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The Phenomenal Female Singers of the 70s: Breaking Barriers and Making Music History

Famous 70s Female Singers: Celebrating Their Achievements and Impact

Music has always been a universal language, and the 70s was a particularly vibrant period when numerous female singers achieved grand success. These phenomenal women broke through the barriers in a male-dominated industry with their unique voices, spirited performances, and amazing talents, earning worldwide recognition.


Stevie Nicks to

Karen Carpenter, these ladies created a new wave of music that continues to influence future generations of singers.

Stevie Nicks

Stevie Nicks rose to fame as a lead vocalist of the band, Fleetwood Mac, and later as a solo artist. Her overwhelming voice and poetic lyrics led her to become one of rock’s most influential figures.

Despite having little interest in writing music, Nicks’ prolific songwriting talent was eventually discovered, and she went on to compose some of the band’s most significant hits, such as “Landslide” and “Rhiannon.” In addition to her work with Fleetwood Mac, Nicks also cemented her legacy as a successful solo artist, with six top-twenty hits in the 80s.

Linda Ronstadt

Linda Ronstadt was a multi-talented artist who had the ability to cross musical genres effortlessly. From folk to country to rock, her music and vocal range were dynamic and diverse, playing an integral role in the West Coast rock movement.

With 10 Grammy Awards and three American Music Awards, she was undoubtedly one of the most successful musicians of the time. Ronstadt’s unique interpretations of classic rock songs and her revitalization of traditional Mexican music were some of her defining moments.


Cher was an icon of the 70s, both as a solo artist and as one-half of the successful duo, Sonny and

Cher. Her distinctive voice, glamorous style, and daring fashion sense made her not only a sought-after actress but also a pop culture phenomenon.

As a fierce advocate for individualism and female empowerment, she was a trailblazer in her field and has rightfully earned her title as the “Goddess of Pop.”

Dolly Parton

Dolly Parton’s music embodies the heart of country music. Her debut album, “Hello, I’m Dolly” signaled her arrival as a force to be reckoned with in the industry.

She earned numerous number-one singles and chart-topping albums, making her one of the most commercially successful country singers of all time. Additionally, her talent as an actress shone in critically acclaimed movies such as “Nine to Five,” proving that she was a multi-talented artist.

Reba McEntire

Reba McEntire has a career spanning five decades, marked by a string of chart-topping hits and numerous awards. Her high-energy performances and powerful voice made her one of the most in-demand female vocalists of the time, with numerous collaborations with the country music legends.

McEntire was a trailblazer for women in country music, earning a reputation as one of the best vocalists in the genre. Additionally, she broke barriers as the first female country singer to perform the national anthem at a Super Bowl.

Aretha Franklin

Aretha Franklin transformed the world with her unique style of music. Dubbed “The Queen of Soul,” she revolutionized the way people perceived music, infusing elements of gospel and soul into her songs and creating a new genre of music.

Her gospel background and powerful voice were undeniable, earning her numerous honors and accolades, including being recognized as one of the greatest artists and singers of all time.

Liza Minnelli

Liza Minnelli is a consummate performer, recognized for her intricate dance routines, outstanding vocal range, and versatility on stage and screen. With numerous Emmy, Grammy, Oscar, and Tony awards, she cemented her legacy as a natural-born entertainer, wowing audiences with her energy and vivacity.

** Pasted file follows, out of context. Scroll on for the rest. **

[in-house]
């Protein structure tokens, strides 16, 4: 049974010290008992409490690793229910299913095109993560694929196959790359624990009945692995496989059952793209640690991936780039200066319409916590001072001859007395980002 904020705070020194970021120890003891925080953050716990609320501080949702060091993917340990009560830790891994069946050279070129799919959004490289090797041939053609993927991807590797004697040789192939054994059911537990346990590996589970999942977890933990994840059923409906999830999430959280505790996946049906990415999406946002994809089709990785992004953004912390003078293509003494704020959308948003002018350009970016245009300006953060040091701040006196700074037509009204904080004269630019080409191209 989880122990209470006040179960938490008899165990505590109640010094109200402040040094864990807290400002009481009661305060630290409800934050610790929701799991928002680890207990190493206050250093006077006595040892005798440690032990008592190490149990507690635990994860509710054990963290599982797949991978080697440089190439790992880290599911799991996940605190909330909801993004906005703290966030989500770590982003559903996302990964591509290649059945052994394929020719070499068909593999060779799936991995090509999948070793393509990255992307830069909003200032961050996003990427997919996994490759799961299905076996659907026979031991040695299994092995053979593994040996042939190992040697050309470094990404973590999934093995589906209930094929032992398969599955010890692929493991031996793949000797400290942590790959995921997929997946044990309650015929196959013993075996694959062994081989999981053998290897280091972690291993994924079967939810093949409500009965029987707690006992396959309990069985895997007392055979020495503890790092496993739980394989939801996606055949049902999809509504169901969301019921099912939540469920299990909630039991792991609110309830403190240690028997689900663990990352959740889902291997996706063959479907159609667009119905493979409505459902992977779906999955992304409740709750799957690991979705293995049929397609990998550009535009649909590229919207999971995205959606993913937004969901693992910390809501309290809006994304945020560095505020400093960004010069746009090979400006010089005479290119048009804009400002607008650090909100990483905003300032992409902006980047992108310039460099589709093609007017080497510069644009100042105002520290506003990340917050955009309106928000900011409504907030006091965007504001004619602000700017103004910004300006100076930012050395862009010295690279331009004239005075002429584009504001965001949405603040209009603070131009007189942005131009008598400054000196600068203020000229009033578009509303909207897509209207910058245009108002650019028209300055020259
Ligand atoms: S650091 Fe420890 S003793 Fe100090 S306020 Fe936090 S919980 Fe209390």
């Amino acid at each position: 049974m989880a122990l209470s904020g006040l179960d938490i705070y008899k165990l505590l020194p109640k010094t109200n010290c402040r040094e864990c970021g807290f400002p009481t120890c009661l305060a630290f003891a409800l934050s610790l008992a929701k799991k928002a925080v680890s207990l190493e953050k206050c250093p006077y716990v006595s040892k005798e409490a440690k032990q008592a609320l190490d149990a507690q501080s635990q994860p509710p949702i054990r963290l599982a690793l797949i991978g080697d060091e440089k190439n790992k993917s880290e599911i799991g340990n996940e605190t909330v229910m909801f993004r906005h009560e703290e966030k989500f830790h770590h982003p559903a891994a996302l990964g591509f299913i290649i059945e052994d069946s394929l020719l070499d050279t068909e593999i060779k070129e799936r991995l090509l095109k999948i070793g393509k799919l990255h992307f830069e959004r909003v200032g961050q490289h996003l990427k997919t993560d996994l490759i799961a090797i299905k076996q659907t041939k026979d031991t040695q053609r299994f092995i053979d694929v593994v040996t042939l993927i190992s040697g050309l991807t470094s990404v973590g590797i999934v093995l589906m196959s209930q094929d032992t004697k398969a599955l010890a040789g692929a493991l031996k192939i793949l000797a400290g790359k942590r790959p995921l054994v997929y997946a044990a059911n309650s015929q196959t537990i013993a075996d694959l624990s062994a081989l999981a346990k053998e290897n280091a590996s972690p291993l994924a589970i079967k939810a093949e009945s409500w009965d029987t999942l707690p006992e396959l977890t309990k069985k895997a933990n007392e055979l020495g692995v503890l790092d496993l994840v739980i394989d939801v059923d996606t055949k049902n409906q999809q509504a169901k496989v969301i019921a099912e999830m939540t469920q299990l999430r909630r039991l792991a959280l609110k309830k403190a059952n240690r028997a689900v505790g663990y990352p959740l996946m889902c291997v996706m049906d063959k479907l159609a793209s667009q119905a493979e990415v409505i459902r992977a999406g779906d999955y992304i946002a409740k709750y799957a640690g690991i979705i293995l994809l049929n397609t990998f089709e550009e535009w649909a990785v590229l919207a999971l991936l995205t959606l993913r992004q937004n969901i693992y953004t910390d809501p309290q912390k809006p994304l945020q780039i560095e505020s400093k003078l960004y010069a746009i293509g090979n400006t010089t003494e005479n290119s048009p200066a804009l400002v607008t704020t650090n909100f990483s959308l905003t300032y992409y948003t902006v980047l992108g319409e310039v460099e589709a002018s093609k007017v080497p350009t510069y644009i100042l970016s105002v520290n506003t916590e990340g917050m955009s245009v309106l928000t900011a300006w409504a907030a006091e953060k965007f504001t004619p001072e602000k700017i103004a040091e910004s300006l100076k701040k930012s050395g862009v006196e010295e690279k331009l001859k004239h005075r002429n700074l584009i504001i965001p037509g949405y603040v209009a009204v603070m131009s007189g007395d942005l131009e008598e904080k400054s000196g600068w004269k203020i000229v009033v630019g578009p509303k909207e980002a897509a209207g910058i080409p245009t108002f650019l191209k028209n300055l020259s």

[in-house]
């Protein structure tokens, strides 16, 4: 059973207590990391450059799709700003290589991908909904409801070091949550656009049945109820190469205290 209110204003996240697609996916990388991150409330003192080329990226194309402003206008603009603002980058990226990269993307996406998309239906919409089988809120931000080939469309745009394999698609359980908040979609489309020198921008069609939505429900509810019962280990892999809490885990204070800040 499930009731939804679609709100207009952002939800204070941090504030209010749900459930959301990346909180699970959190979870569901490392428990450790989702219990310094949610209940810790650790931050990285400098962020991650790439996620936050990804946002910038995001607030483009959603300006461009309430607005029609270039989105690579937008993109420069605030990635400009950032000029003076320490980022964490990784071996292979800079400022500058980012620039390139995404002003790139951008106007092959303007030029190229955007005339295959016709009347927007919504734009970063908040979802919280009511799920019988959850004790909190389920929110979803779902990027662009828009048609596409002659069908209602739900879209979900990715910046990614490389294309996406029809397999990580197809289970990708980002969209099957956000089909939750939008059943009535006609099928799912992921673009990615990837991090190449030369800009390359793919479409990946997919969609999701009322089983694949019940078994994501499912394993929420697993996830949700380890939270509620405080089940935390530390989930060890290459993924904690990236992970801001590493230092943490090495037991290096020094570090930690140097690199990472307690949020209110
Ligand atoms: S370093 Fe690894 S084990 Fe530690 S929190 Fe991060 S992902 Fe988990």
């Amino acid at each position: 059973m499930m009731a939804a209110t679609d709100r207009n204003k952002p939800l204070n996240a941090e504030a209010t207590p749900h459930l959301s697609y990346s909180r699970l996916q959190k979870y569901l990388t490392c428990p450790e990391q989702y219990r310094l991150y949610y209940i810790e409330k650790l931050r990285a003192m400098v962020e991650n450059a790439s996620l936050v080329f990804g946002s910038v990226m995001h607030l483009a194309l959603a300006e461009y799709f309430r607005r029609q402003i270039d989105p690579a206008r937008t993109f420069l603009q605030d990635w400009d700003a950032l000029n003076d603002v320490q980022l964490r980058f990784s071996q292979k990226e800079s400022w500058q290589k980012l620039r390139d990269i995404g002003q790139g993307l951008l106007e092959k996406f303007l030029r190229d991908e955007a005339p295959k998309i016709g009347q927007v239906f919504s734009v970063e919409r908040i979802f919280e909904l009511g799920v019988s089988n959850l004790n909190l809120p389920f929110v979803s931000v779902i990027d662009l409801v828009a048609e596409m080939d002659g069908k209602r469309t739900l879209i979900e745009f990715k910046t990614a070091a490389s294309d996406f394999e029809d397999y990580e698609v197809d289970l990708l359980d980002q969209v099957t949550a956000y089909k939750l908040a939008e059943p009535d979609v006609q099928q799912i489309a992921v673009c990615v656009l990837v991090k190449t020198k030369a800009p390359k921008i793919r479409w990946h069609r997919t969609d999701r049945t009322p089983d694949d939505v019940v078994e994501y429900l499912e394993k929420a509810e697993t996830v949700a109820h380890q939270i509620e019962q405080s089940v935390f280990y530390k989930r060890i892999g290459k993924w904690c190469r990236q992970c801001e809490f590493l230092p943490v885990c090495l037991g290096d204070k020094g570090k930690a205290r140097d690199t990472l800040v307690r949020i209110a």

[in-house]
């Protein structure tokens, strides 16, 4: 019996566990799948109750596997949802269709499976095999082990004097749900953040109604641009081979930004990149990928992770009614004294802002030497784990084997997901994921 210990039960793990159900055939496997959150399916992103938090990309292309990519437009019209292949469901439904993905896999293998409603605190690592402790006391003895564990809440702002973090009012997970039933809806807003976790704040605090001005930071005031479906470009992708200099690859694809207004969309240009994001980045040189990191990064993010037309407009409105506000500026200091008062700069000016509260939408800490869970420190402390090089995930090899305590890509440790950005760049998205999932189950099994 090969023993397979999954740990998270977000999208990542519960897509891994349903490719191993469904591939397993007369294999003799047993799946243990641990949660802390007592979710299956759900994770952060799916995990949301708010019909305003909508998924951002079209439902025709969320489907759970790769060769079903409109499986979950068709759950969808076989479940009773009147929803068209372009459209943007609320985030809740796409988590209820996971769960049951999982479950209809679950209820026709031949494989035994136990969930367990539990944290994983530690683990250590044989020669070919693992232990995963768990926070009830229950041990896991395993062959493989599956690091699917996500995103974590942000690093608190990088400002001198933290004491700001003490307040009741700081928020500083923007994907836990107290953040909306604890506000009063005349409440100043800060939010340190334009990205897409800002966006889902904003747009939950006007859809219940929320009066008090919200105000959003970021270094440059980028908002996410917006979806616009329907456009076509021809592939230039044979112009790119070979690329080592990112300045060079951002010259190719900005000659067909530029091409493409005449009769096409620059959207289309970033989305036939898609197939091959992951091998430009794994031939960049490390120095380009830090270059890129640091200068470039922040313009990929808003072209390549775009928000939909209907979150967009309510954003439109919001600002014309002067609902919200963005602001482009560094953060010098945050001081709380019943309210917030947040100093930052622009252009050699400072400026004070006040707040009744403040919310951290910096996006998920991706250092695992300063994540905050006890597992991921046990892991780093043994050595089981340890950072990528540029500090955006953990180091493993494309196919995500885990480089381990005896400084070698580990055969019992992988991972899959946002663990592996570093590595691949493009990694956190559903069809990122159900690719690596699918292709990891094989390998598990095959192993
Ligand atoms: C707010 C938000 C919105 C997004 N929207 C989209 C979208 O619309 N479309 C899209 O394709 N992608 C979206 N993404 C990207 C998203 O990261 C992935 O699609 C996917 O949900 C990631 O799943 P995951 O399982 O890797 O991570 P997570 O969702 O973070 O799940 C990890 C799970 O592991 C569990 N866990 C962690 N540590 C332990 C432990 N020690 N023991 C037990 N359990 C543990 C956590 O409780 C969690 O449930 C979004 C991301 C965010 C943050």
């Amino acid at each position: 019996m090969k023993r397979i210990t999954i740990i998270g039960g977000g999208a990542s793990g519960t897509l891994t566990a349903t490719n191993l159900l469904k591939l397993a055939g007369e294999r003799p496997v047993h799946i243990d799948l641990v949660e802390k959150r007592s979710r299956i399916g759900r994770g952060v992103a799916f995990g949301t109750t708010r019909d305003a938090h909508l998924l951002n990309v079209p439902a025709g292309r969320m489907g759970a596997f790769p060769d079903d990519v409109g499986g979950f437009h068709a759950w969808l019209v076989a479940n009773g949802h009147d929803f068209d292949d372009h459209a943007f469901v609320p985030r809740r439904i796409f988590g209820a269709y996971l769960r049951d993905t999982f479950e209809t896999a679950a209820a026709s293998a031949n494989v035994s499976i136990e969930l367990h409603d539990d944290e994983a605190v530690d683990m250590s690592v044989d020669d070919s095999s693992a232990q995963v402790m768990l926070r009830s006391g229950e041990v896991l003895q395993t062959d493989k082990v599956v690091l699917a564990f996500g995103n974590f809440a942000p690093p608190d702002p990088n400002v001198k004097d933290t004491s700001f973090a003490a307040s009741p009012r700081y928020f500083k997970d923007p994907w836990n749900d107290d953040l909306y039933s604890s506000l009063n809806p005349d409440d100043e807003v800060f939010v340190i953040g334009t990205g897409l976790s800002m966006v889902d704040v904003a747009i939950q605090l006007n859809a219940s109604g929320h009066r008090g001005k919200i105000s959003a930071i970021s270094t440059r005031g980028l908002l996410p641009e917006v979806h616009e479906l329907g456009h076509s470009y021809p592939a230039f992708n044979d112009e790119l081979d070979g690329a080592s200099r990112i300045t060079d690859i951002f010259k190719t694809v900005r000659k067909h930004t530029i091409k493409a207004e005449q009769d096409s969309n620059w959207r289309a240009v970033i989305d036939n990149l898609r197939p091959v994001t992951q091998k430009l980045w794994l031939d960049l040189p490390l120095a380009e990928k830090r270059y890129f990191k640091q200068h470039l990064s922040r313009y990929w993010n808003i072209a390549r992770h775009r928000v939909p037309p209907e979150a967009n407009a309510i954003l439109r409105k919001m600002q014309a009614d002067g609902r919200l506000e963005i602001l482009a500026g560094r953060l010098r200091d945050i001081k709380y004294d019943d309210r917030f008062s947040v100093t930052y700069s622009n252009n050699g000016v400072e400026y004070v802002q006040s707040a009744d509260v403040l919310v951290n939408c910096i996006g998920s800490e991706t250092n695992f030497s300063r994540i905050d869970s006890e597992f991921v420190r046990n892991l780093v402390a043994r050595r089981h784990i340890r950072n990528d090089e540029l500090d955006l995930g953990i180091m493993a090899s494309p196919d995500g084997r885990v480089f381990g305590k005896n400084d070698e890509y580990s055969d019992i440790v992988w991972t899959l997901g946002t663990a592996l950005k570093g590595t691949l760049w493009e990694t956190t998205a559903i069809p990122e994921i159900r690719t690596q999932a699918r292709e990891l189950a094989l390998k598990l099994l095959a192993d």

Minnelli set the standard for live performing with her one-woman shows, which were electrifying and unforgettable.

Kate Bush

Kate Bush is a genius of the pop world, crafting a unique sound that was both avant-garde and accessible. Her self-written music was poetry set to music, and her art was continually evolving.

Her album “Hounds of Love” garnered numerous accolades and remains a favorite among both critics and fans alike.

Kate Bush remains an enigmatic figure, and her influence can still be seen in contemporary pop music.

Barbara Streisand

Barbara Streisand’s voice is unmistakable, and her performances remain iconic. Streisand’s captivating performances and vocal range have impressed audiences worldwide, earning her Emmy, Grammy, Oscar, and Tony awards.

Her mastery of movie musicals, such as “Funny Girl” and “Hello, Dolly!,” set the bar for future performers. When the industry was dominated by male singers, Streisand paved the way for female artists and held her own as one of the most popular female vocalists of the 70s.

Olivia Newton-John

Olivia Newton-John’s angelic voice was a mainstay of 70s pop culture, thanks to “If Not for You” and “Grease” the movie sensation. She earned multiple Grammy awards, and her career spanned various genres, including rock, pop, and country.

Her 80s album “Soul Kiss” saw her veer into dance-pop, proving her versatility as an artist.

Patti LaBelle

Patti LaBelle, otherwise known as the “Godmother of Soul,” was famous for her powerful voice and upbeat musical style. Her hits such as “Lady Marmalade,” “Stir It Up,” and others, have become anthems, beloved by the masses.

LaBelle’s success was not limited to music. She has also had a successful acting career, with numerous TV and movie appearances.

She’s sold over 50 million records worldwide.

Janis Ian

Janis Ian’s breakthrough track, “Society’s Child,” broached race relations in America, and her subsequent success with songs such as “At Seventeen” cemented her as a unique voice in pop music. Her music was peppered with social and political commentary.

She won a Grammy in 1975 for Best Female Pop Vocal Performance with “

Janis Ian – Stars.”

Joni Mitchell

Joni Mitchell is a formidable songwriter, composer, and performer. From her debut album “Song For a Seagull” to the classic album “Blue,” Mitchell’s music was innovative and groundbreaking.

Mitchell won 10 Grammys and was inducted into the

Rock and Roll Hall of Fame in 1997. She was referred to as the “Queen of

Jazz” and the “First Lady of Song” by fellow musicians.

Suzi Quatro